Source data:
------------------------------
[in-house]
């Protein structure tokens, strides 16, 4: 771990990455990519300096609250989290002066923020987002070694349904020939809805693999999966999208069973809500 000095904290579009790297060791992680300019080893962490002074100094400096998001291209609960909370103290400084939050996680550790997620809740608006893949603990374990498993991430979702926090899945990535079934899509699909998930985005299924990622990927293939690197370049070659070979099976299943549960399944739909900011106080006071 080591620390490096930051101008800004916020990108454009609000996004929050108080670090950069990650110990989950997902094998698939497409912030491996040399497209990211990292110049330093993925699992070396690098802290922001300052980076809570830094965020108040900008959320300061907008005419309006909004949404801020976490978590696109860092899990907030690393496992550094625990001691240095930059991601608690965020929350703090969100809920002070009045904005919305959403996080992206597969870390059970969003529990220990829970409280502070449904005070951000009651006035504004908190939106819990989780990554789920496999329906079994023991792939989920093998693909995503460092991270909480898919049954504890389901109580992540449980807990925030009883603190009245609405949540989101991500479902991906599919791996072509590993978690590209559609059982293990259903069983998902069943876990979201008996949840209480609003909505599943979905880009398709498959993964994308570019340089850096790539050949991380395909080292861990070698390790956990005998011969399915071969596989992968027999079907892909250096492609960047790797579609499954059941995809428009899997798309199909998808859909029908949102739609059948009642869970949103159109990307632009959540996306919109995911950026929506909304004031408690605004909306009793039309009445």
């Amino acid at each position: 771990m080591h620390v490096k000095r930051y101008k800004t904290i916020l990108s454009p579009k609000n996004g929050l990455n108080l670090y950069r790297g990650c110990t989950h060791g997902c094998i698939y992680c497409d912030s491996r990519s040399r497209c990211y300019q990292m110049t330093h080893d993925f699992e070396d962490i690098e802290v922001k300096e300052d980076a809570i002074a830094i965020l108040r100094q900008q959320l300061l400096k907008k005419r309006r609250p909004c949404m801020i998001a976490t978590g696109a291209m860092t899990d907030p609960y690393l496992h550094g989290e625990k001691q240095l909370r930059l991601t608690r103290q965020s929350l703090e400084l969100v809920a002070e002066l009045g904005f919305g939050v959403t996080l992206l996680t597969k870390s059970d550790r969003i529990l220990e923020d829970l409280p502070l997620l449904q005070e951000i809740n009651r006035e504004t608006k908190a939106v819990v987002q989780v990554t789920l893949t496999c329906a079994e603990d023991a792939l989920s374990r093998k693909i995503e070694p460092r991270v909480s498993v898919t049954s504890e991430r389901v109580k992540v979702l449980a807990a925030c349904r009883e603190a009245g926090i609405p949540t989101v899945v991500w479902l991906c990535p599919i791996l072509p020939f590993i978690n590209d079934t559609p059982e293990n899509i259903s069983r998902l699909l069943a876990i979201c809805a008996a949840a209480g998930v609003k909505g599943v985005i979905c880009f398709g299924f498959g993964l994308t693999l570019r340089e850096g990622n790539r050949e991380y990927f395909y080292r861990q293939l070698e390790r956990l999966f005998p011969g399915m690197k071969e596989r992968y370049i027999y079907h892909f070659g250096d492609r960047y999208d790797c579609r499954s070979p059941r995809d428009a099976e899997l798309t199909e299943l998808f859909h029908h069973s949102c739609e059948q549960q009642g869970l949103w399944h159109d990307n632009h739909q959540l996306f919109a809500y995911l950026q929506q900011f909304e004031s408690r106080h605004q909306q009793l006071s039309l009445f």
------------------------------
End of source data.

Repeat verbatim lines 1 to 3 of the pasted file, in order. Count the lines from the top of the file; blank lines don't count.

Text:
[in-house]
């Protein structure tokens, strides 16, 4: 771990990455990519300096609250989290002066923020987002070694349904020939809805693999999966999208069973809500 000095904290579009790297060791992680300019080893962490002074100094400096998001291209609960909370103290400084939050996680550790997620809740608006893949603990374990498993991430979702926090899945990535079934899509699909998930985005299924990622990927293939690197370049070659070979099976299943549960399944739909900011106080006071 080591620390490096930051101008800004916020990108454009609000996004929050108080670090950069990650110990989950997902094998698939497409912030491996040399497209990211990292110049330093993925699992070396690098802290922001300052980076809570830094965020108040900008959320300061907008005419309006909004949404801020976490978590696109860092899990907030690393496992550094625990001691240095930059991601608690965020929350703090969100809920002070009045904005919305959403996080992206597969870390059970969003529990220990829970409280502070449904005070951000009651006035504004908190939106819990989780990554789920496999329906079994023991792939989920093998693909995503460092991270909480898919049954504890389901109580992540449980807990925030009883603190009245609405949540989101991500479902991906599919791996072509590993978690590209559609059982293990259903069983998902069943876990979201008996949840209480609003909505599943979905880009398709498959993964994308570019340089850096790539050949991380395909080292861990070698390790956990005998011969399915071969596989992968027999079907892909250096492609960047790797579609499954059941995809428009899997798309199909998808859909029908949102739609059948009642869970949103159109990307632009959540996306919109995911950026929506909304004031408690605004909306009793039309009445």
């Amino acid at each position: 771990m080591h620390v490096k000095r930051y101008k800004t904290i916020l990108s454009p579009k609000n996004g929050l990455n108080l670090y950069r790297g990650c110990t989950h060791g997902c094998i698939y992680c497409d912030s491996r990519s040399r497209c990211y300019q990292m110049t330093h080893d993925f699992e070396d962490i690098e802290v922001k300096e300052d980076a809570i002074a830094i965020l108040r100094q900008q959320l300061l400096k907008k005419r309006r609250p909004c949404m801020i998001a976490t978590g696109a291209m860092t899990d907030p609960y690393l496992h550094g989290e625990k001691q240095l909370r930059l991601t608690r103290q965020s929350l703090e400084l969100v809920a002070e002066l009045g904005f919305g939050v959403t996080l992206l996680t597969k870390s059970d550790r969003i529990l220990e923020d829970l409280p502070l997620l449904q005070e951000i809740n009651r006035e504004t608006k908190a939106v819990v987002q989780v990554t789920l893949t496999c329906a079994e603990d023991a792939l989920s374990r093998k693909i995503e070694p460092r991270v909480s498993v898919t049954s504890e991430r389901v109580k992540v979702l449980a807990a925030c349904r009883e603190a009245g926090i609405p949540t989101v899945v991500w479902l991906c990535p599919i791996l072509p020939f590993i978690n590209d079934t559609p059982e293990n899509i259903s069983r998902l699909l069943a876990i979201c809805a008996a949840a209480g998930v609003k909505g599943v985005i979905c880009f398709g299924f498959g993964l994308t693999l570019r340089e850096g990622n790539r050949e991380y990927f395909y080292r861990q293939l070698e390790r956990l999966f005998p011969g399915m690197k071969e596989r992968y370049i027999y079907h892909f070659g250096d492609r960047y999208d790797c579609r499954s070979p059941r995809d428009a099976e899997l798309t199909e299943l998808f859909h029908h069973s949102c739609e059948q549960q009642g869970l949103w399944h159109d990307n632009h739909q959540l996306f919109a809500y995911l950026q929506q900011f909304e004031s408690r106080h605004q909306q009793l006071s039309l009445f």